Strangers at Dawn

By: Elizabeth Thornton

“Well,” said Miss Beattie hopefully, “it may come to nothing. Perhaps you won’t find a man who is willing to take you on your terms.”

“I have it on my father’s authority,” said Sara, “that money can buy anything.” She was opening drawers and lifting cushions, obviously looking for something.

Miss Beattie hastened into speech. “But why burden yourself with a husband at all? You have only a year to wait, less than a year, then you can do as you like with your inheritance.”

“You know why.”

They’d had this conversation before, and Miss Beattie swallowed the long litany of arguments she’d marshaled to demolish Sara’s harebrained scheme. Sara wanted her inheritance now, not next month or next year, and the only way she could get it, under the terms of her father’s will, was by marrying before her twenty-fifth birthday. But Sara didn’t want a real husband. This was to be a business arrangement. Once the wedding ceremony was over and she’d paid off her husband-in-name-only, she never wanted to see him again.

The reasons she’d put forward for this rash enterprise were unconvincing in Miss Beattie’s opinion. She’d come to the end of her tether, Sara said. She wanted to get on with her own life. Moreover, if anything happened to her, Anne would inherit everything, and if William Neville ever turned up, then where would the family be? As Anne’s husband, William would have control of everything. Whereas, when she married, she’d make sure that her prospective husband signed an ironclad marriage settlement that would divide her father’s fortune equally among his five children before she had the ring on her finger.

Had Sara put forward these arguments three years ago, right after the trial, Miss Beattie might have been more inclined to accept them. But why now? That’s what she kept asking herself. Something had happened recently, something to upset Sara, and she had no idea what it was.

She chanced a quick look up, dropped a stitch, and muttered something under her breath. She’d been looking after Sara ever since the first Mrs. Carstairs had hired her as a nurse for her newborn baby. If Sara were to confide in anyone, it would be her. But that was Sara’s greatest failing. She was an intensely private person and kept things to herself. She rarely allowed her emotions to show. Most people thought Sara was cold, and most people couldn’t have been more wrong. It hadn’t been easy to be Samuel Carstairs’s eldest child. Only Sara had had the gumption to stand up to him. And if the younger children had fared better, it was only because they’d always turned to Sara to be their champion.

But where was Sara’s champion? A husband-in-name-only did not fit the bill at all.

“Bea, where is it?”

Miss Beattie dropped another stitch and glared furiously at the work in progress, a lacy bed jacket for a married sister who lived in Folkstone. Without looking up, she said innocently, “Where is what, dear?”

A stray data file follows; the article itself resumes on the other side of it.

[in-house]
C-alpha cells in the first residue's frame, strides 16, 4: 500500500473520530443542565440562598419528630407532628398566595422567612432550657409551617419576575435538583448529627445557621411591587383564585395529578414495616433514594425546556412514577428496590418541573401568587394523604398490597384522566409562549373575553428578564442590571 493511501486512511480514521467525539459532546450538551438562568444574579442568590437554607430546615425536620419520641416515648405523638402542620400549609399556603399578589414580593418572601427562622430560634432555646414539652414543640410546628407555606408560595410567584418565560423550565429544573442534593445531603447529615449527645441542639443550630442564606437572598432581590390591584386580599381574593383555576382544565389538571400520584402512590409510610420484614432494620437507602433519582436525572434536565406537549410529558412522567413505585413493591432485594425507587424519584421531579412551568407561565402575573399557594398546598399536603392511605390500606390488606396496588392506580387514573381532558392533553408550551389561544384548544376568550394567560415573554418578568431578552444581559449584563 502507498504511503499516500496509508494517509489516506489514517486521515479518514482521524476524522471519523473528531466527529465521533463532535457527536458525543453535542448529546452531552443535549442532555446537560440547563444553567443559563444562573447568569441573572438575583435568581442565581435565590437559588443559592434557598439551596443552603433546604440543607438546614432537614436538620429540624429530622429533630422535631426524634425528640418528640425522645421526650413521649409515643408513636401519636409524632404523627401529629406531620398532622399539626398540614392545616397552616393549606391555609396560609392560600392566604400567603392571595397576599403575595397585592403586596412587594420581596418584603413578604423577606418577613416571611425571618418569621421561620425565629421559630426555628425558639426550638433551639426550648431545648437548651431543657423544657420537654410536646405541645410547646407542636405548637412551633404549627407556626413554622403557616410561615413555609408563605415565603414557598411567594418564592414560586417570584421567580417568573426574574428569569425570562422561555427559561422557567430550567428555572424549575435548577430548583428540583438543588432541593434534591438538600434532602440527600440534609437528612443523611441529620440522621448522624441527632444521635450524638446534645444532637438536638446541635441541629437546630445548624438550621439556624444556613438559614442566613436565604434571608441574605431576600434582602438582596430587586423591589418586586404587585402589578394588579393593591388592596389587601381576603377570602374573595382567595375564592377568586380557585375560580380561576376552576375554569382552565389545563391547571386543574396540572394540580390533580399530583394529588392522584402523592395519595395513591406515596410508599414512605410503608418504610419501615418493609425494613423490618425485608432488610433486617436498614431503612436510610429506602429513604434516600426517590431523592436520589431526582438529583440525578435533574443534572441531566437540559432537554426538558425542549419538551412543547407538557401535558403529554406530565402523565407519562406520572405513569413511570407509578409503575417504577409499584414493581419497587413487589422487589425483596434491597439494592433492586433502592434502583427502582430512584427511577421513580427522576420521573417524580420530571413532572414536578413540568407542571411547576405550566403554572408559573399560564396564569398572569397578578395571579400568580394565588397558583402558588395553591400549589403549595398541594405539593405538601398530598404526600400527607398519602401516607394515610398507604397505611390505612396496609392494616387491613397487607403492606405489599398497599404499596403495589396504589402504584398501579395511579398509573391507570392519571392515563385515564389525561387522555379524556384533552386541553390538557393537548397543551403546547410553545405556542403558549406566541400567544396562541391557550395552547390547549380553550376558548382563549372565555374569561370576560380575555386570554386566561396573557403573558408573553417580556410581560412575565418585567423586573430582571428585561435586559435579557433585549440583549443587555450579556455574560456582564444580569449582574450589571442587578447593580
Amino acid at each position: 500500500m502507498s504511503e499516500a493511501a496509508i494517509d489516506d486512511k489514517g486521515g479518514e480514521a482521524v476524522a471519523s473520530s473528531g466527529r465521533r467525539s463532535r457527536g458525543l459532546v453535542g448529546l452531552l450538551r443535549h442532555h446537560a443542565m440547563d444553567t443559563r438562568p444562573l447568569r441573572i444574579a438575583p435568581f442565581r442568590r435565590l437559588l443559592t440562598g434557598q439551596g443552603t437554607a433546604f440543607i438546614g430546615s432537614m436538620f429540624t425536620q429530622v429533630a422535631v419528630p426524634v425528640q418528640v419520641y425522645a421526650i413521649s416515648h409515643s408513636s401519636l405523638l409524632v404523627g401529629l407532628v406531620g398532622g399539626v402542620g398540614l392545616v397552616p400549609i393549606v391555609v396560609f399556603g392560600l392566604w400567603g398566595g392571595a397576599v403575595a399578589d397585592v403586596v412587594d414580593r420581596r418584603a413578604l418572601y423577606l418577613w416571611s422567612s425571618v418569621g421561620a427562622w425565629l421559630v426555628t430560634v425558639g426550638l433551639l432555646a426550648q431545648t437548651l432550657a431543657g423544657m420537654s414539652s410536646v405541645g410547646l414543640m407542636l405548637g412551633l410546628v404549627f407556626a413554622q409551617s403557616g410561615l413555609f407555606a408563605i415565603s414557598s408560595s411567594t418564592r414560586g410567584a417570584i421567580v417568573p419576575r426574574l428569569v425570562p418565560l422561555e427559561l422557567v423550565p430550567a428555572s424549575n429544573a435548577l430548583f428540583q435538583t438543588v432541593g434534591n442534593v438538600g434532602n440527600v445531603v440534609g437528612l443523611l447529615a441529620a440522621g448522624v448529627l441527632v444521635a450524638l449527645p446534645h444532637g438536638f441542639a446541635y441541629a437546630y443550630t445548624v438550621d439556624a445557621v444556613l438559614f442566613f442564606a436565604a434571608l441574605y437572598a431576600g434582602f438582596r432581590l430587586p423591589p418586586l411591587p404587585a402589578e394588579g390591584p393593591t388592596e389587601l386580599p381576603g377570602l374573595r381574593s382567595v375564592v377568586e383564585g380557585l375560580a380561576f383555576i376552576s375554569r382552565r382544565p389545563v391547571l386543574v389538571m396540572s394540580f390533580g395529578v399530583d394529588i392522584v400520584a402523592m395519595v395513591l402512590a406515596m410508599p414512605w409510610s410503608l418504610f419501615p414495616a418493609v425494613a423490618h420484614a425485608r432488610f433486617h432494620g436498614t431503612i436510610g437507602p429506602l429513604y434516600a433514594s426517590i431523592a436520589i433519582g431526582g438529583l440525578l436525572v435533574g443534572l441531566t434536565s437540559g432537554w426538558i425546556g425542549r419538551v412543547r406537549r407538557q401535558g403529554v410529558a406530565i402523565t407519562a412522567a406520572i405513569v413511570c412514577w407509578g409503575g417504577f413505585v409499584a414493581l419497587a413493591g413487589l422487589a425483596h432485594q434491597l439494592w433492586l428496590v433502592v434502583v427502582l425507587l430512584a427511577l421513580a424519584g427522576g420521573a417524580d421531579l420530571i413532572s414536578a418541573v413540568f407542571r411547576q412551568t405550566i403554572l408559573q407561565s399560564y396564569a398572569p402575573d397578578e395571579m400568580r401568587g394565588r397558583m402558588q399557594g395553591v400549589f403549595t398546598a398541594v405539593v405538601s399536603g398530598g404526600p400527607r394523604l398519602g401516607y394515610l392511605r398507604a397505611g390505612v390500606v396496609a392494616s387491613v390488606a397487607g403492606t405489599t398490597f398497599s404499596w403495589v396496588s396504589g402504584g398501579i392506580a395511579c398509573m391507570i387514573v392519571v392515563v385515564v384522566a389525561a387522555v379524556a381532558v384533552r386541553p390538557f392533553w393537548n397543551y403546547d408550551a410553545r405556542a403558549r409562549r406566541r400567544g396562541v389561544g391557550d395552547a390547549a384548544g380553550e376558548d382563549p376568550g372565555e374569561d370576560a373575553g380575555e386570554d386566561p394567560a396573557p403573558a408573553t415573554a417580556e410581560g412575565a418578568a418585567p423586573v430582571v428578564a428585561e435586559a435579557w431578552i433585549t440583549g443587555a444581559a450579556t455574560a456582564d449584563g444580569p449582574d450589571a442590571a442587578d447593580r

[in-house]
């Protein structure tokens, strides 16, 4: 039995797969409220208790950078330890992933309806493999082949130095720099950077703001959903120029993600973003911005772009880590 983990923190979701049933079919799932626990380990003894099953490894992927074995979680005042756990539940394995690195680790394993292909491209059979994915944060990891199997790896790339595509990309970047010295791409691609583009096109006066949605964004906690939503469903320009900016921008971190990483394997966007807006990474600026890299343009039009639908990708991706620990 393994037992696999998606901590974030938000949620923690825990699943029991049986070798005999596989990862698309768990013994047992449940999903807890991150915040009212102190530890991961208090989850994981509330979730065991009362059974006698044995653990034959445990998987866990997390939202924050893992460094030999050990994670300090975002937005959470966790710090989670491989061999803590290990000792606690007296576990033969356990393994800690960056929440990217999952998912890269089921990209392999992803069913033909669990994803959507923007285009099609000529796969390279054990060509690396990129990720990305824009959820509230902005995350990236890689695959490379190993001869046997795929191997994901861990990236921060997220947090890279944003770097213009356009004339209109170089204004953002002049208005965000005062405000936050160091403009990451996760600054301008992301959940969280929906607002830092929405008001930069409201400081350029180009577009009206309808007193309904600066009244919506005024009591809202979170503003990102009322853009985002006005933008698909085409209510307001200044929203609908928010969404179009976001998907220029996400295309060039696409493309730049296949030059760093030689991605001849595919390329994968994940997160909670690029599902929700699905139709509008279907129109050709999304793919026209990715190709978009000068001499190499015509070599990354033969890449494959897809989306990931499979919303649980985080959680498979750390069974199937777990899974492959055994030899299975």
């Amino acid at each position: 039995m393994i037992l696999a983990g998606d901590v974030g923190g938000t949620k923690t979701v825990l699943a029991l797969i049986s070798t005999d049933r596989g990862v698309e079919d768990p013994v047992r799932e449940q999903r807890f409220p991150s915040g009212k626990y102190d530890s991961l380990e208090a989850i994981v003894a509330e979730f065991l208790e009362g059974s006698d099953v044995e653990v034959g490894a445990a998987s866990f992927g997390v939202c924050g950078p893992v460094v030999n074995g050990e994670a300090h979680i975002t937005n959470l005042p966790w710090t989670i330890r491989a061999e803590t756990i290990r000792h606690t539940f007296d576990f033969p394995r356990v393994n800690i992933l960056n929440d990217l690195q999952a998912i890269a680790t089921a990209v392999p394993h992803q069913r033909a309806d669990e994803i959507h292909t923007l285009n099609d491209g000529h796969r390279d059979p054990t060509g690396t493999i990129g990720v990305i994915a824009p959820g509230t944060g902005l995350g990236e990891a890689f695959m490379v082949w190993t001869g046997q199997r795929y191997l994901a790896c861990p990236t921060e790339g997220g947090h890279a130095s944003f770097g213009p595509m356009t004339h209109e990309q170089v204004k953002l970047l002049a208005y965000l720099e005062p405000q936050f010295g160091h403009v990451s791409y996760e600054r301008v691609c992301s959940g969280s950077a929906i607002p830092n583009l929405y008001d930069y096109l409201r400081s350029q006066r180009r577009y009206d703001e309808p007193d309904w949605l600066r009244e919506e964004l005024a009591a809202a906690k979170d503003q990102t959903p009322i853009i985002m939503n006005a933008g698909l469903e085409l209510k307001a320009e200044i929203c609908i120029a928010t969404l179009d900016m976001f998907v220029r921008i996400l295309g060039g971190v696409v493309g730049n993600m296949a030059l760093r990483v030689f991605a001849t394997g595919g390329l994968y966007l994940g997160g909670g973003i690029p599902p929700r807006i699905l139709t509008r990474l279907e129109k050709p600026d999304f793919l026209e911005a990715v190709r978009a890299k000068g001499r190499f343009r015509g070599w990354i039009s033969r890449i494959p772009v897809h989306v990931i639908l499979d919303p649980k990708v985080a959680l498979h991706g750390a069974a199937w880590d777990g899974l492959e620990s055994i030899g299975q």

“Today’s edition of the Courier,” replied Sara gently.

Miss Beattie was on the point of pleading ignorance, but one look at the determined set of Sara’s chin made her stifle the impulse. “I don’t know why you would want to read that trash,” she said crossly.

“Yes, you do. Where is it, Bea?”

Miss Beattie sighed. Of course she knew. This was the third anniversary of Sara’s acquittal for the murder of William Neville, and on each anniversary, the Courier carried a summary of the story. It had become a tradition with the Courier now, as had the increase for the reward offered by Sir Ivor Neville for information leading to the discovery of William Neville’s whereabouts or final resting place.

With another resigned sigh, she dug in the knitting bag at her feet, withdrew the tightly folded newspaper, and handed it to Sara.

“What does the reward stand at now?” asked Sara.

“Five thousand pounds.”

Sara’s brows shot up. “I see.”

She took the paper to the candle on the table, smoothed it out, and began to read. Her expression remained neutral, but that didn’t fool Miss Beattie. Sara would have had to be made of stone not to be upset. The whole story had been gone through in lurid detail. Sara’s name appeared on every other line. The innuendo-that Sara had been a selfish, calculating jade who was acquitted only because William Neville’s body had never been found-was sickening. But what was truly frightening was the Courier’s declared intention of pursuing the story until justice was done. In her opinion, it wasn’t justice the paper was pursuing, but a vendetta against Sara.

Sara said softly, as though to herself, “Whoever wrote this article must really hate me. He’s never going to let the world forget my name. But who is he? ‘Special correspondent’ … that doesn’t tell me anything.”

When she paused, Miss Beattie said, “What difference does it make who he is? He’s a nasty piece of work, and I hope he rots in hell.”

Sara folded the newspaper and said crisply, “He’d stop hounding me if he could find William’s body.”

“Of if William turned up,” added Miss Beattie.